FIGS. 9A and 9B are schematic views of an alternative collimator, according to an embodiment of the present invention;

FIGS. 10A and 10B are schematic views of a further alternative collimator, according to an embodiment of the present invention;

FIGS. 11A, 11B and 11C are schematic views of a disclosed collimator, according to an embodiment of the present invention;

FIGS. 12A and 12B are schematic views of an alternative radiation detection system, according to an embodiment of the present invention;

FIGS. 13A, 13B, 13C and 13D are schematic diagrams of a yet further alternative collimator, according to an embodiment of the present invention; and

FIG. 14 is a schematic diagram of an adjustable collimator channel formed in a cavity, according to an embodiment of the present invention.

DETAILED DESCRIPTION OF EMBODIMENTS

FIG. 1 is a schematic, pictorial illustration of a radiation detection system 20, according to an embodiment of the present invention. A radiopharmaceutical having a radioisotope tracer is administered to a patient's body 22. A radiation detecting device 21, typically an X-ray camera or a gamma-ray camera, senses radiation emitted from sites in a region 23 of body 22 that have absorbed the radioisotope tracer. Depending on the procedure being followed in using system 20, region 23 may comprise a part or all of body 22. Device 21 is hereinbelow, by way of example, assumed to comprise a gamma-ray camera head 24. Camera head 24 comprises a collimator 26 and detector elements 40, herein also referred to as detectors 40. Elements 40 typically comprise electrodes coupled to a semiconducting material such as Cadmium Zinc Telluride. Such detector elements are known in the art, and an example of a detector having such detector elements is described in U.S. Pat. No. 5,847,398 to Shahar, et al., which is incorporated herein by reference. Alternatively, detectors 40 may be formed from scintillators. Detectors 40 may be used for measuring X-rays and may operate by photon counting or current integration. Unless stated otherwise, in the description hereinbelow detectors 40 are assumed to comprise electrodes coupled to a semiconducting material. A cross-section of the collimator and the detectors is shown in more detail in FIG. 2.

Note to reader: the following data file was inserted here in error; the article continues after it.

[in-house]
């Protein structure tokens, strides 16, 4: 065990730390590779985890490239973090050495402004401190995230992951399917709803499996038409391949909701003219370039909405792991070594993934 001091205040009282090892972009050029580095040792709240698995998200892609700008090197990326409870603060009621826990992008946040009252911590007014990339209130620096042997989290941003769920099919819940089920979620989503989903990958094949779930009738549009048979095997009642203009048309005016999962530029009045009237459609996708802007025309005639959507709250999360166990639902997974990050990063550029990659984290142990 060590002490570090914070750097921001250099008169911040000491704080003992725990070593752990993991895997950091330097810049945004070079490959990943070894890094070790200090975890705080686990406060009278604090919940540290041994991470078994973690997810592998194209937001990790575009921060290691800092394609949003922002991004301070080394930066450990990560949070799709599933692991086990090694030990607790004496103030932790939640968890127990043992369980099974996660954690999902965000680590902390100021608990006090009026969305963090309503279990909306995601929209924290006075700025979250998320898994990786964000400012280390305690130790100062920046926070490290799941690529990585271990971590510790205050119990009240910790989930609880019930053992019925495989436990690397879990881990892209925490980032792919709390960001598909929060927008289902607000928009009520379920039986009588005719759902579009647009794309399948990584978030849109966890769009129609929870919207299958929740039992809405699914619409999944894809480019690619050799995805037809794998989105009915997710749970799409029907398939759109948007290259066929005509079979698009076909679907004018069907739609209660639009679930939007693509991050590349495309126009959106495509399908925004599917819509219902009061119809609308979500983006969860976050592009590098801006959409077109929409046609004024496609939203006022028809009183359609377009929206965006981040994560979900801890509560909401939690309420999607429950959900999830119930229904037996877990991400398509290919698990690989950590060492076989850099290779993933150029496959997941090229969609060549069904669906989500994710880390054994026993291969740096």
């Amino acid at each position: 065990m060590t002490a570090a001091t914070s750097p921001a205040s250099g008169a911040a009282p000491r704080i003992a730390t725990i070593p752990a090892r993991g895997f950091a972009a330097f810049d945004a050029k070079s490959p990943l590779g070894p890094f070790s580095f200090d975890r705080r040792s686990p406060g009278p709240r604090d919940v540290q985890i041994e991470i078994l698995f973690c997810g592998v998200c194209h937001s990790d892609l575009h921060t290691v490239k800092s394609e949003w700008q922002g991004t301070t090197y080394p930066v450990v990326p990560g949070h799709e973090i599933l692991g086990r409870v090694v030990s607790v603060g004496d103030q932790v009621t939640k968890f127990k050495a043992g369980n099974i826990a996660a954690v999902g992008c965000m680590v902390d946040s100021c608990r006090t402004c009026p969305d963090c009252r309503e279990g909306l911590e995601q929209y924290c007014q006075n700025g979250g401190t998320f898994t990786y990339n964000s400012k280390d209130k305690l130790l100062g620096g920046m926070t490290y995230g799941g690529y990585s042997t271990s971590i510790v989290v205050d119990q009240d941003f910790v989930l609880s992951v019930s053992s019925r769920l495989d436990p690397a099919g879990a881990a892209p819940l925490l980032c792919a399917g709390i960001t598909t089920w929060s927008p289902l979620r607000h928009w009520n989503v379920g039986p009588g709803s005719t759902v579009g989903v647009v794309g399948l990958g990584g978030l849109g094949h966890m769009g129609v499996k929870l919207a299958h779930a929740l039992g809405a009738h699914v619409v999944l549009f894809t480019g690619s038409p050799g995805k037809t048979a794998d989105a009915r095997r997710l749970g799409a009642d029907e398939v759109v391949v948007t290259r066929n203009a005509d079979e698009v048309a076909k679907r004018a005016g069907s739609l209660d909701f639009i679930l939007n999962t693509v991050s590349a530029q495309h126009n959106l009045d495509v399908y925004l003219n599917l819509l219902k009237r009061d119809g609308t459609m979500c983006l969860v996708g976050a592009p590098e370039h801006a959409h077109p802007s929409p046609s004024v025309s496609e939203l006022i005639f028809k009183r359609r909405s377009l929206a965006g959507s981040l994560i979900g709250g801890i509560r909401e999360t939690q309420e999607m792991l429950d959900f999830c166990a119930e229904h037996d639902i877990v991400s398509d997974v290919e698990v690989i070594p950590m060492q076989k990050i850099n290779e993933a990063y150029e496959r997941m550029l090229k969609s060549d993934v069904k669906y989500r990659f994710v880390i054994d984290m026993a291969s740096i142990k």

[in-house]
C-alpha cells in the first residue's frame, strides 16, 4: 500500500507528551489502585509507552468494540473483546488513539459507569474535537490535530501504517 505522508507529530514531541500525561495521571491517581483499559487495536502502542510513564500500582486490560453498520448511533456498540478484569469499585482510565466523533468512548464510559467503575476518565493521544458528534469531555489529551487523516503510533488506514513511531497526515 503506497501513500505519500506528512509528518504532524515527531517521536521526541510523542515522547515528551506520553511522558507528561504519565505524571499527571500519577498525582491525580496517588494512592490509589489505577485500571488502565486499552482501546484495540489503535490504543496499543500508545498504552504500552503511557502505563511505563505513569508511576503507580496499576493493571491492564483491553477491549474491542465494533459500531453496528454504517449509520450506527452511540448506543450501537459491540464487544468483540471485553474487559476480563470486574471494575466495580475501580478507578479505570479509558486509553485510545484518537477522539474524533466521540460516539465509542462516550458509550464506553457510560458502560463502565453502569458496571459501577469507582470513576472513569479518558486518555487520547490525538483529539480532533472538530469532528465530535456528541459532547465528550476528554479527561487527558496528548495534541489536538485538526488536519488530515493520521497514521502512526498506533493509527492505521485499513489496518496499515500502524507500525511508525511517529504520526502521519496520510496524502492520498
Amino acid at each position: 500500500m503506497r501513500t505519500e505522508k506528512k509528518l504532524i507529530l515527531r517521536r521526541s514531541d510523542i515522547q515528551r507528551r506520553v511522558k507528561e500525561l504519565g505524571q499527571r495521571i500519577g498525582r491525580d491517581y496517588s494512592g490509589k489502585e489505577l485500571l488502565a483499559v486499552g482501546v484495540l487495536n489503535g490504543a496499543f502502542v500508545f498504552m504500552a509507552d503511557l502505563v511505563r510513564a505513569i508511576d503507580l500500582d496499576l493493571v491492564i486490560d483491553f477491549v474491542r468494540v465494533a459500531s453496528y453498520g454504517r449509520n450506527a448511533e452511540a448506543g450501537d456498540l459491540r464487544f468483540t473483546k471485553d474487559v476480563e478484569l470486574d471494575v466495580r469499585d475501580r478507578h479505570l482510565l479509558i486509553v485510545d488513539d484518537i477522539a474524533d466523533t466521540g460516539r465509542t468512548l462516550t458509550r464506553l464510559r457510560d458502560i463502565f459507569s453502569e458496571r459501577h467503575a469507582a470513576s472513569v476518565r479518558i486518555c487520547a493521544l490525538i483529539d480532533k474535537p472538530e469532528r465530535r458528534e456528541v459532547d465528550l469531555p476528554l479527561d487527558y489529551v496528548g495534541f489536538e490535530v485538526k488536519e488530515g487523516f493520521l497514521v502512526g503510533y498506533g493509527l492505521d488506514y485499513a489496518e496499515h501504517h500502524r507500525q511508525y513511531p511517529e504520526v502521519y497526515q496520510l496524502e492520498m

Camera head 24 transmits to a processor 28 signals indicative of the radiation from region 23 reaching detectors 40. Processor 28 typically processes the signals to determine radioisotope absorption sites, as well as concentrations of the radioisotope at the sites. Processor 28 may also be coupled to a display 30 or to other image generating means, such as a printer, which may provide a map or image of the absorption sites and concentrations therein for analysis by an operator 32 of system 20. To perform its operations processor 28 uses a memory 29 to store the signals from the camera. Memory 29 also stores software for analysis of the signals, and results of the analysis, as is described in more detail below.